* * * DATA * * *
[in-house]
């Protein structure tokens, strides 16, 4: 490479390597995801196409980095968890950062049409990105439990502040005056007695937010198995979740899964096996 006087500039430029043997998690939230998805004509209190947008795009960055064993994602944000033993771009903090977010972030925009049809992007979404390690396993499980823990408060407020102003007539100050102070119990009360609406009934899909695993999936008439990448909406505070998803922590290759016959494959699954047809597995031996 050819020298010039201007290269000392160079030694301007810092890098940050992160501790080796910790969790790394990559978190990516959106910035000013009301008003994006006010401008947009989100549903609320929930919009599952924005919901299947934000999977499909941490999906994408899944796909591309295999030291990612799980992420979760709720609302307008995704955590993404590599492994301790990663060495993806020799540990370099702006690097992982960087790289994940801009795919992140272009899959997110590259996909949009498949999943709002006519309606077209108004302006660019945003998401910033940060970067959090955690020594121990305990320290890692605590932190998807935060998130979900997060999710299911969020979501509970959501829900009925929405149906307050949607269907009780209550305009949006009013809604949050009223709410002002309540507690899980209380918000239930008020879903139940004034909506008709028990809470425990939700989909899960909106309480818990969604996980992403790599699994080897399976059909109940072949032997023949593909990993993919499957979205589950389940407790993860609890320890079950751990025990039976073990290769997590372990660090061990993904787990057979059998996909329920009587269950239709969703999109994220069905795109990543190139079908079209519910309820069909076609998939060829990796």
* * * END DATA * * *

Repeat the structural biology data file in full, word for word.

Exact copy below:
[in-house]
């Protein structure tokens, strides 16, 4: 490479390597995801196409980095968890950062049409990105439990502040005056007695937010198995979740899964096996 006087500039430029043997998690939230998805004509209190947008795009960055064993994602944000033993771009903090977010972030925009049809992007979404390690396993499980823990408060407020102003007539100050102070119990009360609406009934899909695993999936008439990448909406505070998803922590290759016959494959699954047809597995031996 050819020298010039201007290269000392160079030694301007810092890098940050992160501790080796910790969790790394990559978190990516959106910035000013009301008003994006006010401008947009989100549903609320929930919009599952924005919901299947934000999977499909941490999906994408899944796909591309295999030291990612799980992420979760709720609302307008995704955590993404590599492994301790990663060495993806020799540990370099702006690097992982960087790289994940801009795919992140272009899959997110590259996909949009498949999943709002006519309606077209108004302006660019945003998401910033940060970067959090955690020594121990305990320290890692605590932190998807935060998130979900997060999710299911969020979501509970959501829900009925929405149906307050949607269907009780209550305009949006009013809604949050009223709410002002309540507690899980209380918000239930008020879903139940004034909506008709028990809470425990939700989909899960909106309480818990969604996980992403790599699994080897399976059909109940072949032997023949593909990993993919499957979205589950389940407790993860609890320890079950751990025990039976073990290769997590372990660090061990993904787990057979059998996909329920009587269950239709969703999109994220069905795109990543190139079908079209519910309820069909076609998939060829990796």